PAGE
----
Law & Legal Issues
History of the United States
US Constitution
US Government

Did Marbury's case ever go to the lower federal courts?

Top Answer
User Avatar
Wiki User
Answered 2010-12-24 00:08:20

No. William Marbury filed a petition for a writ of mandamus (an order compelling an official to take - or refrain from taking - a legal action) with the US Supreme Court, which is the head of the federal court system.

The Judiciary Act of 1789 assigned original jurisdiction to the Supreme Court for writs of mandamus against government officials, which Chief Justice Marshall decided was not the Constitution's intention. According to Marshall, Marbury's case was not within the Court's jurisdiction; he would have to file with the lower court (District Court) for relief.

Marbury never refiled his case.

Case Citation:

Marbury v. Madison, 5 US 137 (1803)

User Avatar

Your Answer


Still Have Questions?

Related Questions

How is a case appealed to the US Supreme Court through the federal court system?

The Supreme Court is the highest of the federal courts. Cases from the court of appeals in each circuit and from the state supreme courts can be appealed to the Supreme Court. The Supreme Court can "reach down" to the lower courts and hear that case, or, it can hear a case on appeal from the lower federal courts or highest state courts, at the Supreme Court's discretion.

The federal courts have jurisdiction over a case on the basis of what?

Simply, if the case arises under federal statute or is a case of constitutional interpretation federal courts will have original jurisdiction.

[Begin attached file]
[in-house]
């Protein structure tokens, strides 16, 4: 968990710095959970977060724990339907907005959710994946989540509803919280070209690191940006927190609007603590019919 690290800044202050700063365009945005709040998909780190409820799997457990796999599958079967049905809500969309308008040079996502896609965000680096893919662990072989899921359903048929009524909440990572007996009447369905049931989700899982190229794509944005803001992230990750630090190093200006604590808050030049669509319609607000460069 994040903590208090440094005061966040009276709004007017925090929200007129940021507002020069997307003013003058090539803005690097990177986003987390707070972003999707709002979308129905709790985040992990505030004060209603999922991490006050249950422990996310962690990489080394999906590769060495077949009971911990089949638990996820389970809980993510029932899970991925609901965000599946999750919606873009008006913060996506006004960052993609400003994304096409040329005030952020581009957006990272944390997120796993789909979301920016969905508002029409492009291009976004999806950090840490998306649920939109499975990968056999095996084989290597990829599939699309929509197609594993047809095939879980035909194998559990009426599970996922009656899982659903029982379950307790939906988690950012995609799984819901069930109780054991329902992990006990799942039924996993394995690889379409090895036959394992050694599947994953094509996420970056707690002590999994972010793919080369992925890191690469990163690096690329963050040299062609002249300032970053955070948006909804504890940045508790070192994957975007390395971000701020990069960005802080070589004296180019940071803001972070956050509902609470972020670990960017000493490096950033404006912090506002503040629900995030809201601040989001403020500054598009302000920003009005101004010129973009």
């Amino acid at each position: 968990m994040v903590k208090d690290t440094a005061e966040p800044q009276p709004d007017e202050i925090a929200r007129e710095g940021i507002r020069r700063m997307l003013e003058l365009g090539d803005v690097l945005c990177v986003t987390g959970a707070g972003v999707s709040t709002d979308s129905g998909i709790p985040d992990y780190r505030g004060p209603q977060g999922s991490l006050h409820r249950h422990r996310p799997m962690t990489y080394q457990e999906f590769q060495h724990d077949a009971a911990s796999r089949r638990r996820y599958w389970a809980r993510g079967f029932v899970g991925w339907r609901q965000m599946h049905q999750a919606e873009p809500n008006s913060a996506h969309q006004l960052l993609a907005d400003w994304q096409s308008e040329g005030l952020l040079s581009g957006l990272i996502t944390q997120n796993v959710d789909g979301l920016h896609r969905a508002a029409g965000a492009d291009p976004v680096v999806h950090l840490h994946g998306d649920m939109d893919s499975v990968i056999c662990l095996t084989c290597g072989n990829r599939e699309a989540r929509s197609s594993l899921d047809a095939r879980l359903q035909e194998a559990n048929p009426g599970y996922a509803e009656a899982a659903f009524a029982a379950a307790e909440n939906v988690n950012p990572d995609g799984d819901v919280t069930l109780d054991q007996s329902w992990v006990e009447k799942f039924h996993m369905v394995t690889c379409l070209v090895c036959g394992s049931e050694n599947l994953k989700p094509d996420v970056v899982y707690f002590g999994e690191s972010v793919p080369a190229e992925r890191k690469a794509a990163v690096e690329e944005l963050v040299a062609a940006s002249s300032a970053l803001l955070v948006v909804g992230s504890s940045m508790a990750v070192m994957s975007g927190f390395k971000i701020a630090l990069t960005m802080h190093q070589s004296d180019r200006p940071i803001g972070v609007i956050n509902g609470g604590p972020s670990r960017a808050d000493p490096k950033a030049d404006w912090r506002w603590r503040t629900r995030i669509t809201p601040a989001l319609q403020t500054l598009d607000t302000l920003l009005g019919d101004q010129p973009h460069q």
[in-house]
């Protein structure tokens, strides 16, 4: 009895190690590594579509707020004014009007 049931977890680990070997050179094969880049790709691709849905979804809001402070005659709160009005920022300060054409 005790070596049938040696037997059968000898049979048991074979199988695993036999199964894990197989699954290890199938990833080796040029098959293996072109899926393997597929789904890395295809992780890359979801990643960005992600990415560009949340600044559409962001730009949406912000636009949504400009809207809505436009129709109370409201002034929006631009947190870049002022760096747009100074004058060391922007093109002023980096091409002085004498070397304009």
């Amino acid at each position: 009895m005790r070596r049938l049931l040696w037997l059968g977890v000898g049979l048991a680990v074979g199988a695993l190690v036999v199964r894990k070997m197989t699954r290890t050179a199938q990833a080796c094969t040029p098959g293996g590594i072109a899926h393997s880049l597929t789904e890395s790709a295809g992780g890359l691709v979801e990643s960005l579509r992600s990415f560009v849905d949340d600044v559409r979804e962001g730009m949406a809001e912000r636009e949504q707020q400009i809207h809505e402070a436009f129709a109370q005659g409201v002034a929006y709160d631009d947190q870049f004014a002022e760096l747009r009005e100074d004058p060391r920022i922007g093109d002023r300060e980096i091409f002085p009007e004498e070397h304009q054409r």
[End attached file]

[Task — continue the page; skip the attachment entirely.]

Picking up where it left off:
If the supreme Court makes a ruling on a case. What are the chances that a lower court will rule the same way on similar cases including state supreme Court ruling for probate cases?

A United States Supreme Court decision is mandatory on all lower federal courts. That includes federal courts of appeal and federal district courts.

To have a case decided by a federal court you must have what?

A case over which the federal courts have jurisdiction.

Can the president require the supreme court to hear a case?

No. This is out of his power. The cases work their way through lower courts and the justices are not required to take a case. The federal government can bring a case through the courts, but the president isn't involved.

How does a case reach a US District Court?

US District Courts are trial courts, the entry point of the federal court system. A case reaches the federal district courts when someone commits a federal crime or is sued under federal jurisdiction.

What does it mean when a case is heard in the lower courts first?

Lower courts are where cases are initially started. If they are appealed, they are taken to higher courts.

What court case was presented to the federal district courts?

There have been millions of court cases brought in federal district courts.

Can the federal courts only hear appeals from the state courts?

No. Most state cases stay within the state court system, and most federal appeals are from lower federal courts.The Federal courts only hear appeals from the state courts if the case involves a preserved federal question (a question of federal or constitutional law that has been raised at every level from the trial through the appellate process). Under special circumstances, federal courts may also hear cases that would ordinarily be heard in state courts under either original (trial) or appellate jurisdiction.